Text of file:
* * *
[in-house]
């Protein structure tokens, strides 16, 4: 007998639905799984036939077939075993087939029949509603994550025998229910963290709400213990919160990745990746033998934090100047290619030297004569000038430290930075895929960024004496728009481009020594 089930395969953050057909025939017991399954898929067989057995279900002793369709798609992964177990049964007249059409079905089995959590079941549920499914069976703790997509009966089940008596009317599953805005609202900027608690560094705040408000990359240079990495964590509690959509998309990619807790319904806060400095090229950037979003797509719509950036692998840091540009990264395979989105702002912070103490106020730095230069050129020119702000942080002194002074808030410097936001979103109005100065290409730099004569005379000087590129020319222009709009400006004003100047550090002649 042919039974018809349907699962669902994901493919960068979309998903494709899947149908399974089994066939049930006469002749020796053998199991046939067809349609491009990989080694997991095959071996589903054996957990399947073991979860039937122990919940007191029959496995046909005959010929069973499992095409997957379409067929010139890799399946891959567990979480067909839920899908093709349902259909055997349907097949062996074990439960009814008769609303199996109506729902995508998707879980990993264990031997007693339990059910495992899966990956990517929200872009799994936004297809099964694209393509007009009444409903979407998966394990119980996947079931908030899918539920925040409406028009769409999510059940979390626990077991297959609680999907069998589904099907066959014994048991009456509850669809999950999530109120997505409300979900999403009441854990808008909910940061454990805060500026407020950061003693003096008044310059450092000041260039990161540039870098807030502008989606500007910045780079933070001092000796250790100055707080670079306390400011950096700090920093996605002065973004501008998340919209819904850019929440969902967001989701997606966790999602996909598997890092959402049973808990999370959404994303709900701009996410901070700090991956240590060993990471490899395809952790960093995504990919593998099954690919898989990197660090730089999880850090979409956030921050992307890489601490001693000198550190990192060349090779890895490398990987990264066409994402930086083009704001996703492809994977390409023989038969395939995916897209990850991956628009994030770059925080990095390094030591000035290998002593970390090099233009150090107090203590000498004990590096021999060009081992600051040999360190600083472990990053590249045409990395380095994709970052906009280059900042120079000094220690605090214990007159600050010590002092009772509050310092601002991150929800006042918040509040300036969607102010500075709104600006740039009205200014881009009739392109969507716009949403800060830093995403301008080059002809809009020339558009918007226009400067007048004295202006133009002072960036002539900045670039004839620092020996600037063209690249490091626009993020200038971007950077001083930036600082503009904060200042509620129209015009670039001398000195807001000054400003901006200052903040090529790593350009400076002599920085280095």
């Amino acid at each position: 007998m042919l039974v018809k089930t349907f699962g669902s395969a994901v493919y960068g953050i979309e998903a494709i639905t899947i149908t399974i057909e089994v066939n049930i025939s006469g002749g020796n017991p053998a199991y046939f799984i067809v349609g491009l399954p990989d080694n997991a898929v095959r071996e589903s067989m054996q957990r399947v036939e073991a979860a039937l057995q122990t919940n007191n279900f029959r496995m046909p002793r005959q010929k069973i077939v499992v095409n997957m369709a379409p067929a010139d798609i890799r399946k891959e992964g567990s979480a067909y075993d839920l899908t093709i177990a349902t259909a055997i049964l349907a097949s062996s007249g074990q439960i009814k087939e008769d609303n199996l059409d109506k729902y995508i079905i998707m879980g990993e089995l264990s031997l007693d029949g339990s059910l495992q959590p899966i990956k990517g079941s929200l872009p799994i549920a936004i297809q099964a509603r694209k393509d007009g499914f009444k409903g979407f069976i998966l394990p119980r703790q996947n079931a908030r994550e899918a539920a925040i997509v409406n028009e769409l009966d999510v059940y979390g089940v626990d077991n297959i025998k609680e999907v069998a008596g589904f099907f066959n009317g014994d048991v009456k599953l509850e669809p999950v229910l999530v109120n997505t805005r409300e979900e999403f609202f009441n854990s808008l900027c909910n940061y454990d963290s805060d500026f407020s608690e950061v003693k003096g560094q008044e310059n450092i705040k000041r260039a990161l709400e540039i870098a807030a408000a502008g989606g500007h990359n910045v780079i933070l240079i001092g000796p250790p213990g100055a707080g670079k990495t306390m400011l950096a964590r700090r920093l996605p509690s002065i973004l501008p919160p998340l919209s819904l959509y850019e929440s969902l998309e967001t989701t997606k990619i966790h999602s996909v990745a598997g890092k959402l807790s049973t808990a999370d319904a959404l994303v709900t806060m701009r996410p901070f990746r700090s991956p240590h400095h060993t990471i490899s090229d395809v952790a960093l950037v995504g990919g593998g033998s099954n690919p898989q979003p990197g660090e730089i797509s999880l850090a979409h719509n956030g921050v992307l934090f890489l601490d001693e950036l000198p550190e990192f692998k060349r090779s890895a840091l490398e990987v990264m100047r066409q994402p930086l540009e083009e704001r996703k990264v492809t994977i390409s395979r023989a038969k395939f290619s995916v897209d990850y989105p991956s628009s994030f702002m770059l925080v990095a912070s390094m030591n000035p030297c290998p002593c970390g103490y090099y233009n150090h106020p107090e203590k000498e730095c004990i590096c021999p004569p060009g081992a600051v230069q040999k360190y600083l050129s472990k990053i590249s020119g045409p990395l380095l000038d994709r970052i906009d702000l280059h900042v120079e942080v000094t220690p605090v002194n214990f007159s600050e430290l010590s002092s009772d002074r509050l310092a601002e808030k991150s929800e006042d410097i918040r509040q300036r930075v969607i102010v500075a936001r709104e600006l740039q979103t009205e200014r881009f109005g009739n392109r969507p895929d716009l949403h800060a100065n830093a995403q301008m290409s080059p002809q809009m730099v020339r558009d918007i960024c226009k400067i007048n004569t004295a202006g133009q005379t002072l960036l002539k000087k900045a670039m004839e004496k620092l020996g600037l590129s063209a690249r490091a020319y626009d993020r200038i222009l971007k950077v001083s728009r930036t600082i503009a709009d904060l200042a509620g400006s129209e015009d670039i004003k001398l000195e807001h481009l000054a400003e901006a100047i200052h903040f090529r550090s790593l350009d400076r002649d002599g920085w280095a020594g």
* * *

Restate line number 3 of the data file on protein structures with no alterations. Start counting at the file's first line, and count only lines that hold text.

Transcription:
């Amino acid at each position: 007998m042919l039974v018809k089930t349907f699962g669902s395969a994901v493919y960068g953050i979309e998903a494709i639905t899947i149908t399974i057909e089994v066939n049930i025939s006469g002749g020796n017991p053998a199991y046939f799984i067809v349609g491009l399954p990989d080694n997991a898929v095959r071996e589903s067989m054996q957990r399947v036939e073991a979860a039937l057995q122990t919940n007191n279900f029959r496995m046909p002793r005959q010929k069973i077939v499992v095409n997957m369709a379409p067929a010139d798609i890799r399946k891959e992964g567990s979480a067909y075993d839920l899908t093709i177990a349902t259909a055997i049964l349907a097949s062996s007249g074990q439960i009814k087939e008769d609303n199996l059409d109506k729902y995508i079905i998707m879980g990993e089995l264990s031997l007693d029949g339990s059910l495992q959590p899966i990956k990517g079941s929200l872009p799994i549920a936004i297809q099964a509603r694209k393509d007009g499914f009444k409903g979407f069976i998966l394990p119980r703790q996947n079931a908030r994550e899918a539920a925040i997509v409406n028009e769409l009966d999510v059940y979390g089940v626990d077991n297959i025998k609680e999907v069998a008596g589904f099907f066959n009317g014994d048991v009456k599953l509850e669809p999950v229910l999530v109120n997505t805005r409300e979900e999403f609202f009441n854990s808008l900027c909910n940061y454990d963290s805060d500026f407020s608690e950061v003693k003096g560094q008044e310059n450092i705040k000041r260039a990161l709400e540039i870098a807030a408000a502008g989606g500007h990359n910045v780079i933070l240079i001092g000796p250790p213990g100055a707080g670079k990495t306390m400011l950096a964590r700090r920093l996605p509690s002065i973004l501008p919160p998340l919209s819904l959509y850019e929440s969902l998309e967001t989701t997606k990619i966790h999602s996909v990745a598997g890092k959402l807790s049973t808990a999370d319904a959404l994303v709900t806060m701009r996410p901070f990746r700090s991956p240590h400095h060993t990471i490899s090229d395809v952790a960093l950037v995504g990919g593998g033998s099954n690919p898989q979003p990197g660090e730089i797509s999880l850090a979409h719509n956030g921050v992307l934090f890489l601490d001693e950036l000198p550190e990192f692998k060349r090779s890895a840091l490398e990987v990264m100047r066409q994402p930086l540009e083009e704001r996703k990264v492809t994977i390409s395979r023989a038969k395939f290619s995916v897209d990850y989105p991956s628009s994030f702002m770059l925080v990095a912070s390094m030591n000035p030297c290998p002593c970390g103490y090099y233009n150090h106020p107090e203590k000498e730095c004990i590096c021999p004569p060009g081992a600051v230069q040999k360190y600083l050129s472990k990053i590249s020119g045409p990395l380095l000038d994709r970052i906009d702000l280059h900042v120079e942080v000094t220690p605090v002194n214990f007159s600050e430290l010590s002092s009772d002074r509050l310092a601002e808030k991150s929800e006042d410097i918040r509040q300036r930075v969607i102010v500075a936001r709104e600006l740039q979103t009205e200014r881009f109005g009739n392109r969507p895929d716009l949403h800060a100065n830093a995403q301008m290409s080059p002809q809009m730099v020339r558009d918007i960024c226009k400067i007048n004569t004295a202006g133009q005379t002072l960036l002539k000087k900045a670039m004839e004496k620092l020996g600037l590129s063209a690249r490091a020319y626009d993020r200038i222009l971007k950077v001083s728009r930036t600082i503009a709009d904060l200042a509620g400006s129209e015009d670039i004003k001398l000195e807001h481009l000054a400003e901006a100047i200052h903040f090529r550090s790593l350009d400076r002649d002599g920085w280095a020594g």